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I have $ X_1, X_2 \stackrel{i.i.d.}{\sim} \mathrm{Exponential(\mu)}$, and their sum as a new random variabvle $ Y = X_1 + X_2 $. In order to calculate the PDF of Y,

\begin{align} \Pr[Y=y] &= \Pr[X_1=a,X_2=y-a] \\ &= \Pr[X_1 = a] \Pr[X_2 = y-a] \\ &= (\mu e^{-\mu a} )(\mu e^{-\mu (y-a) }) \\ &= \mu^2 e^{-\mu y} \end{align}

However, when I integrate $ \mu^2 e^{-\mu y} $ with respect to $y$, with $y>0$ the area under the curve exceeds 1. Is there an error in finding Y's PDF?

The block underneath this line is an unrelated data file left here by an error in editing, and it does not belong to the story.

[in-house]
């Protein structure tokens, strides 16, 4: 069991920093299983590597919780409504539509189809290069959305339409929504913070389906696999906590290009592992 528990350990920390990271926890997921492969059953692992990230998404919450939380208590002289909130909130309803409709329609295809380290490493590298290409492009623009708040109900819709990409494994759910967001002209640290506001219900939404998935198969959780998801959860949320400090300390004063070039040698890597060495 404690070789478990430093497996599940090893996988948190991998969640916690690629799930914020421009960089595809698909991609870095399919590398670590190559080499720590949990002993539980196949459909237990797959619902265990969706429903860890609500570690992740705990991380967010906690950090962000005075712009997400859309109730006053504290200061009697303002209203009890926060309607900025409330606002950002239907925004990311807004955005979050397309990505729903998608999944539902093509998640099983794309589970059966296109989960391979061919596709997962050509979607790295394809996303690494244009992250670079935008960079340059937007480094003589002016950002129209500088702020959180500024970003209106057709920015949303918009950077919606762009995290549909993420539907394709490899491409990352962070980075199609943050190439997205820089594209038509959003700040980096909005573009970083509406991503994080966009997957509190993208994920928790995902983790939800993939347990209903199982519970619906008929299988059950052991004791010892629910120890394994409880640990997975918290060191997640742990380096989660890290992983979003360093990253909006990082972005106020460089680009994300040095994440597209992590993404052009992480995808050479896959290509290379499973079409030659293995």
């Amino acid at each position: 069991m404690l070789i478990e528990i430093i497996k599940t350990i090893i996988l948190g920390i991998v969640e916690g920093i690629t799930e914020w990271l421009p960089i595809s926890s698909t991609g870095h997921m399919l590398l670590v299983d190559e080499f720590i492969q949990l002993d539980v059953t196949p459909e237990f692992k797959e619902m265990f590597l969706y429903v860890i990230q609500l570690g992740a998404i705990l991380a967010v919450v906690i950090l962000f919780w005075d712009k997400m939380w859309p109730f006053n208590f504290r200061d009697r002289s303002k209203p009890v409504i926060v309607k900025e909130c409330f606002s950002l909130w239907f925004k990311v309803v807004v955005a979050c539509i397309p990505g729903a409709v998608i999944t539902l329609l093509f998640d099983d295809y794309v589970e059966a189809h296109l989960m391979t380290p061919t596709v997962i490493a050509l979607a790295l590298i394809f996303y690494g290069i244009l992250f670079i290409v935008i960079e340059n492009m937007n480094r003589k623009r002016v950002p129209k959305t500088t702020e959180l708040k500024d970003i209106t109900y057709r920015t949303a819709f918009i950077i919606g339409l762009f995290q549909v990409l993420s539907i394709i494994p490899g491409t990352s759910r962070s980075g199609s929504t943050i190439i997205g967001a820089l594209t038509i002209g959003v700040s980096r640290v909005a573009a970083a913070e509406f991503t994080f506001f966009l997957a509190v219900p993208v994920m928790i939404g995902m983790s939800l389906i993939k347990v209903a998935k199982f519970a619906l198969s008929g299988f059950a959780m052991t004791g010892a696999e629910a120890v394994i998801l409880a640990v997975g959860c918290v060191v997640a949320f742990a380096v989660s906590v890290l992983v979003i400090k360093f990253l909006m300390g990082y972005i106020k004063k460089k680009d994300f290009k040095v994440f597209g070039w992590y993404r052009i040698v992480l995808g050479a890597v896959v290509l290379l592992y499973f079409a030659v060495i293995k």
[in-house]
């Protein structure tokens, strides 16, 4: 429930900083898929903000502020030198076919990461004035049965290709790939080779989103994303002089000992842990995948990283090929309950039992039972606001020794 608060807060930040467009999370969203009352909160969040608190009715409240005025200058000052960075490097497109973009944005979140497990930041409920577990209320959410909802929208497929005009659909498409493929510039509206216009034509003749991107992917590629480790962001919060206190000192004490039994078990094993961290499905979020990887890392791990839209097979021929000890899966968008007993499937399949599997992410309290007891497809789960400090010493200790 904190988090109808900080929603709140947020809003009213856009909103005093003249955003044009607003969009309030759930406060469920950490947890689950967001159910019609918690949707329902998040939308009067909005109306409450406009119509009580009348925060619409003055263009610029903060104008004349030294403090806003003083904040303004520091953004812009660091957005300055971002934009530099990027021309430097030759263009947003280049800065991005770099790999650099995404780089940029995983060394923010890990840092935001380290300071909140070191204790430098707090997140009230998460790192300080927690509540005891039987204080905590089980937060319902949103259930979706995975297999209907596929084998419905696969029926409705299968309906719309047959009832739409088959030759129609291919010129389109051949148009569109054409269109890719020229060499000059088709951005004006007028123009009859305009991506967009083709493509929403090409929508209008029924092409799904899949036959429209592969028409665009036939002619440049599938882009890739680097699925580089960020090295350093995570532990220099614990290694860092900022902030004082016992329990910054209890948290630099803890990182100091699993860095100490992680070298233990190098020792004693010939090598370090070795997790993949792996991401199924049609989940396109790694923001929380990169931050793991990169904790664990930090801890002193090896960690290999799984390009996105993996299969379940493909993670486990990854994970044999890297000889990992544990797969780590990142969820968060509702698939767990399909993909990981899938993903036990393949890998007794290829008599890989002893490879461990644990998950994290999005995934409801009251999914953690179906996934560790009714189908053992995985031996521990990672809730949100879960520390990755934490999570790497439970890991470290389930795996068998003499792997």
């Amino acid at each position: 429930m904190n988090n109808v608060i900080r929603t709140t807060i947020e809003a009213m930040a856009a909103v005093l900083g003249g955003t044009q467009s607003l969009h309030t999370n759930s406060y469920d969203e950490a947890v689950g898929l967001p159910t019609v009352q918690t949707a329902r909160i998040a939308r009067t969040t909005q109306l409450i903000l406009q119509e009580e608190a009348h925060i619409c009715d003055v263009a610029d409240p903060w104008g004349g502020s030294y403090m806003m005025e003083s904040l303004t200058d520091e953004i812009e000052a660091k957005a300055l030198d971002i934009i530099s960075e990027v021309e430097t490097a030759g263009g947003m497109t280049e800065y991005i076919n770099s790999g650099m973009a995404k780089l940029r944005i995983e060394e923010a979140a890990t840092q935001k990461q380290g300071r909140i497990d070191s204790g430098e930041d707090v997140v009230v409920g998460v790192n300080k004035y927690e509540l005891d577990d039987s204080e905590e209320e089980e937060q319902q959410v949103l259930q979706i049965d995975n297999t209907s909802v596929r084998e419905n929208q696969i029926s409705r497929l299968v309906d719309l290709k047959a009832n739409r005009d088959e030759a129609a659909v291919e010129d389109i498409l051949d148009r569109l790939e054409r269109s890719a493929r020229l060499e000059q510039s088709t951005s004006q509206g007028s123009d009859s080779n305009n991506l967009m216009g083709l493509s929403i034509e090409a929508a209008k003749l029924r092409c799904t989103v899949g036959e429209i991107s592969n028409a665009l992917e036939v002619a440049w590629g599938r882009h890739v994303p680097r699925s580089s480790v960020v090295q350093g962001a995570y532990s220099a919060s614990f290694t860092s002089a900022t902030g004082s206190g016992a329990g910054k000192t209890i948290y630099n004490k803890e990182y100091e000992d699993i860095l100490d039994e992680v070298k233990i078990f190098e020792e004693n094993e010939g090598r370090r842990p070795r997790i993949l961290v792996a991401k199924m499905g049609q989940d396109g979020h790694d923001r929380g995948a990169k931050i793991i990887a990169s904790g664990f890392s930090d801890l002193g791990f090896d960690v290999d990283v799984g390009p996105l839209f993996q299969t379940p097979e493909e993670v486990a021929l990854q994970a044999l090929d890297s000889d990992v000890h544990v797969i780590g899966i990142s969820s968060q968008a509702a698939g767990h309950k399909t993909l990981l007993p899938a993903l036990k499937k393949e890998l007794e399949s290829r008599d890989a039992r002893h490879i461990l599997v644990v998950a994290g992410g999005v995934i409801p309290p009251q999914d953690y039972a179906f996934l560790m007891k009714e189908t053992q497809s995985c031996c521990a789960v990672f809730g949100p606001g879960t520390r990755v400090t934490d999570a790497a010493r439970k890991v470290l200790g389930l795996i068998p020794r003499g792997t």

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Having calculated the probability for a particular $a$, you now need to integrate the result over all possible values of $a$ – between $0$ and $y$. This gives $\mu^2ye^{-\mu y}$, which does integrate to $1$ (it is a gamma distribution).

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    $\begingroup$ Makes sense! I was calculating $ \Pr[Y = y | X_1 = a] $, not $ \Pr[Y = y] $ $\endgroup$
    – ouiliame
    Aug 10, 2019 at 10:13

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